The type of urinary diversion will be up to you and your doctor to decide. The neobladder has the advantage of having no bags or appliances that fit to the body and represents the most “normal” reconstruction. However, it takes some retraining, during which time you will experience leakage of urine. In addition, you will be required to catheterize the new bladder for the first month after all catheters are removed. The ileal conduit has the advantage of being the simplest to take care of but does require the changing of bags attached to the skin for the rest of your life. However, both options will allow you to participate in essentially any activity you wish to, including swimming. Most people have serious concerns about possible side effects and life changes after this surgery. Remember, doctors and researchers are still learning about the treatment of bladder cancer. Talk with your surgeon any time you have concerns or questions. For patients with bladder cancer who require a cystectomy (bladder removal) and need to review post-operative care from surgery–please see the patient support section of our website.

Dr. Jeffrey Holzbeierlein, a national expert, Dr. Moben Mirza, Dr. Eugene Lee, and Dr. Hadley Wyre are all fellowship-trained urologic oncologists with expertise in the diagnosis and treatment of bladder cancer. These surgeons also perform many bladder cancer surgeries robotically. With the recent advancements in robotic technology, our urologists are now performing this complex operation with the aid of the daVinci® robot. This allows greater visualization and less blood loss. In addition, we hope this may lead to a quicker recovery and return to normal activities. Our urologists perform more bladder removal surgeries than any other urologist or institution in the Kansas City area and continue to examine ways to decrease the side effects associated with this procedure.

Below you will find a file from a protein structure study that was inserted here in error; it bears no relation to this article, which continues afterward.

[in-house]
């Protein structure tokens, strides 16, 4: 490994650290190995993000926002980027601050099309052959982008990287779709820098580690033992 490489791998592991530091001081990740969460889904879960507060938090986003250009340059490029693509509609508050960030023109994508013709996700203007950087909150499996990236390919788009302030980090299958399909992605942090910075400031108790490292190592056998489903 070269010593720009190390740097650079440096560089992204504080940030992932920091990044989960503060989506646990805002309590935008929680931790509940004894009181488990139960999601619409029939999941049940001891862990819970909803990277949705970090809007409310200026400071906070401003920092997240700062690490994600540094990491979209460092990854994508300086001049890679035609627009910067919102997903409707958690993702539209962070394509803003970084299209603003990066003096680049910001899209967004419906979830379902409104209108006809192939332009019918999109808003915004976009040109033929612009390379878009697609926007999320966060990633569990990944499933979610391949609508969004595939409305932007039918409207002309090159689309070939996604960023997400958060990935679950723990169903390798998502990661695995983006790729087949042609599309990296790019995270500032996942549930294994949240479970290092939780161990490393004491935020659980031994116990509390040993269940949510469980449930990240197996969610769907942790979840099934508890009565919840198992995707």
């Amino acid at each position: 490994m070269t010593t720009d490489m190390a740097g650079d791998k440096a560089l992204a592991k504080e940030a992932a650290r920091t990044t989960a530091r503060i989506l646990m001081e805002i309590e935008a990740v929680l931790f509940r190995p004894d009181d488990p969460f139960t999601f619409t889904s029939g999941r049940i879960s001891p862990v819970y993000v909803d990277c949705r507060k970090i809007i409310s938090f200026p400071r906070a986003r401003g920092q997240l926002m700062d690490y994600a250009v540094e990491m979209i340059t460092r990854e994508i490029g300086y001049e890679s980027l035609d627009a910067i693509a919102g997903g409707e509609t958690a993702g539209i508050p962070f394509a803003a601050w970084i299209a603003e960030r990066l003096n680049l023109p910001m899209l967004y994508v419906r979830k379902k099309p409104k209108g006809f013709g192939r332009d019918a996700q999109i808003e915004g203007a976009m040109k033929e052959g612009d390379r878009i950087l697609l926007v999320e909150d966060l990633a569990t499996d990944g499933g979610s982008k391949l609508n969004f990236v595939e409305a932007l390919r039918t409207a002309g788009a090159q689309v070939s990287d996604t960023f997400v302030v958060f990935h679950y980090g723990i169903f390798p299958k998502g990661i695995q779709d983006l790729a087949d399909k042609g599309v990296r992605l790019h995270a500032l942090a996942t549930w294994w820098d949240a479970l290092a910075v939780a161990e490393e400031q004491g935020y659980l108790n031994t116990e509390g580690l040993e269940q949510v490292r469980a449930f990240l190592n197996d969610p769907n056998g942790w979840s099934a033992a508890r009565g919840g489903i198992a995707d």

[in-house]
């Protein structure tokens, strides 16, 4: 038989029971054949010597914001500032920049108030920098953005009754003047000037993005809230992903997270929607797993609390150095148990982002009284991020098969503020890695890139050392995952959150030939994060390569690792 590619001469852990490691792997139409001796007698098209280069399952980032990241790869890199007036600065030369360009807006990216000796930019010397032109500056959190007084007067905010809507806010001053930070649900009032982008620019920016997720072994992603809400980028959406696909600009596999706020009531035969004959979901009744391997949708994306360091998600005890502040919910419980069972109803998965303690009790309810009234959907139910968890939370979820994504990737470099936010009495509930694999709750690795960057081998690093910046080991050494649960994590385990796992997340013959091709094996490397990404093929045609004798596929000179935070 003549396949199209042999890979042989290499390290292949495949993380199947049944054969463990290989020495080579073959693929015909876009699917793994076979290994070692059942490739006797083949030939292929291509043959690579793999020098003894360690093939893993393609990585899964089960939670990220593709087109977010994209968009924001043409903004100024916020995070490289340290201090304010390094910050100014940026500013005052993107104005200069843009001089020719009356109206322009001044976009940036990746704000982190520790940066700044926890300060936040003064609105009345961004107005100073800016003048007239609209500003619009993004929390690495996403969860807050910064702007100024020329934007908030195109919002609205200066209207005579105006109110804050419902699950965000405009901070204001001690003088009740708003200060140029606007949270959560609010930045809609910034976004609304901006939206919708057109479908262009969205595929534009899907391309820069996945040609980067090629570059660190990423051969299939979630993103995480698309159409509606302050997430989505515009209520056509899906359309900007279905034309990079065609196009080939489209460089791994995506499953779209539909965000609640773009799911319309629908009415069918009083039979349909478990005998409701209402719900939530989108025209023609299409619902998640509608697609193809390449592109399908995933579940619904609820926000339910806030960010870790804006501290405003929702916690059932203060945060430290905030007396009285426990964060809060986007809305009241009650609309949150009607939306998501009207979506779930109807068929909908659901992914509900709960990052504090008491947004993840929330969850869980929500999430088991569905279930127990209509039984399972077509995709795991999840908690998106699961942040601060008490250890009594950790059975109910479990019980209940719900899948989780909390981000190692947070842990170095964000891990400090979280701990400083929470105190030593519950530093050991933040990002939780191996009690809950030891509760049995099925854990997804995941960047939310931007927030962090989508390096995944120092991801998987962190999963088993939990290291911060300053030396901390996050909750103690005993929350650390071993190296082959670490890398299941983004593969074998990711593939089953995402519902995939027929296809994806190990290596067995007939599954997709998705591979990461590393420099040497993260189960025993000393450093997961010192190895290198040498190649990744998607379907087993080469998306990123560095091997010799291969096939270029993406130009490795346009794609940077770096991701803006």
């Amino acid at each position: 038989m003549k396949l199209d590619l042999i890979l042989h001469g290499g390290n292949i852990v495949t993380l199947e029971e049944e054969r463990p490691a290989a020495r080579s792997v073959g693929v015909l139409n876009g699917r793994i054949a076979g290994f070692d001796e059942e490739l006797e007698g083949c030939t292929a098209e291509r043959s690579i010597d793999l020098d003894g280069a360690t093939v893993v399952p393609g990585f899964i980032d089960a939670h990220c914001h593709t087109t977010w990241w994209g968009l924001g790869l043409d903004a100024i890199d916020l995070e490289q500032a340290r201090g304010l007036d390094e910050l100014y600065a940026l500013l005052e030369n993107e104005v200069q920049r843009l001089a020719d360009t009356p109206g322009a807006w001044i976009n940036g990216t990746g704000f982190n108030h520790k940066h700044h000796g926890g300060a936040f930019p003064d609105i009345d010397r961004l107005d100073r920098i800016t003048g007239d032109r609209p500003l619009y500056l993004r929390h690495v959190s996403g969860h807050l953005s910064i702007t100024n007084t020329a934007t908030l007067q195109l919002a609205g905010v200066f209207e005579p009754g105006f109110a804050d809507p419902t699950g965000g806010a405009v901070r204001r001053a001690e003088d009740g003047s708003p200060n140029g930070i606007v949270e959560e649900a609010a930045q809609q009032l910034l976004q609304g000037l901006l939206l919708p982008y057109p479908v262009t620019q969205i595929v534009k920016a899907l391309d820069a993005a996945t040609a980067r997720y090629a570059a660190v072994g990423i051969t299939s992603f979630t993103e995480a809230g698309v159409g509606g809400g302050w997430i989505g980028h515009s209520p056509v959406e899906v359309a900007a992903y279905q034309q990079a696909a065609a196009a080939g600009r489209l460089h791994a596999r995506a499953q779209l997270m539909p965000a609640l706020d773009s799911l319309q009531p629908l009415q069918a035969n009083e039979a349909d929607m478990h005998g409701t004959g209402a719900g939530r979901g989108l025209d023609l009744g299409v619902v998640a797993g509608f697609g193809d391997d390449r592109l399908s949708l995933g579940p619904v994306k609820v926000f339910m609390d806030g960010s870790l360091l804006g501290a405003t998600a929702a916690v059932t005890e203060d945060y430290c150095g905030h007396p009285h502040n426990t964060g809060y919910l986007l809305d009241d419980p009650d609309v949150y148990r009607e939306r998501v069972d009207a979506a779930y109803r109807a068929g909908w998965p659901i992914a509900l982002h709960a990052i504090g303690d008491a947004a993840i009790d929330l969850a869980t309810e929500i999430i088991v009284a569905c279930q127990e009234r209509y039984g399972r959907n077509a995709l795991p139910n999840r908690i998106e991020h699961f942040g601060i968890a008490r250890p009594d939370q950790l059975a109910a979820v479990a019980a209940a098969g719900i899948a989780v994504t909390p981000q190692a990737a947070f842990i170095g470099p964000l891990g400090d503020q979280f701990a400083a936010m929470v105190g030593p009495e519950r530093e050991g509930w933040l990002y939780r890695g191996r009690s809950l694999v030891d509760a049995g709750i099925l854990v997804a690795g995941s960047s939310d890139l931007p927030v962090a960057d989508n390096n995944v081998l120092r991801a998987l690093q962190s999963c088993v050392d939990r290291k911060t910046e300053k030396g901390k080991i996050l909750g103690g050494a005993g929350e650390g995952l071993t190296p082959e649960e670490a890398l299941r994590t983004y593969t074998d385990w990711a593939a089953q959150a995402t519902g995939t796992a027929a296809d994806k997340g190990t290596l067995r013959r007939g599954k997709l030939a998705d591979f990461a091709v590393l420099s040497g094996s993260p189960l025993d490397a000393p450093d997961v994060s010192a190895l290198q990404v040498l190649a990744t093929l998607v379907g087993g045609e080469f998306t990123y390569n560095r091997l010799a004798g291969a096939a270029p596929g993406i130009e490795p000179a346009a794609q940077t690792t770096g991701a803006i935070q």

Radiation therapy
Radiation therapy is a cancer treatment that uses high-energy x-rays or other types of radiation to kill cancer cells or keep them from growing. Radiation treatments by themselves are not usually effective in getting rid of the cancer and thus are usually combined with chemotherapy (given through an IV). Most studies suggest this approach is inferior to surgical removal of the bladder, but does have the advantage of "sparing" the bladder. This treatment is appropriate in select patients and will be discussed by your provider. 

Chemotherapy
Chemotherapy is a cancer treatment that uses drugs to stop the growth of cancer cells, either by killing the cells or by stopping them from dividing. For invasive bladder cancer, the chemotherapy is given through the vein (intravenously) and is referred to as systemic chemotherapy. The most common type of chemotherapy for bladder cancer is Methotrexate, Vinblastine, Adriamycin, and Cisplatin or Gemcitabine and Cisplatin. Chemotherapy is sometimes given prior to bladder removal (neoadjuvant chemotherapy), this is typically done when the doctor feels that the cancer is not confined to the bladder. Sometimes chemotherapy is given after bladder removal (adjuvant chemotherapy) when the pathology determines cancer cells have grown into the fatty tissue around the bladder, into the prostate, or into the lymph nodes. Lastly, chemotherapy may be given if after surgery the cancer returns in another part of the body (salvage chemotherapy).

WATCH THE VIDEO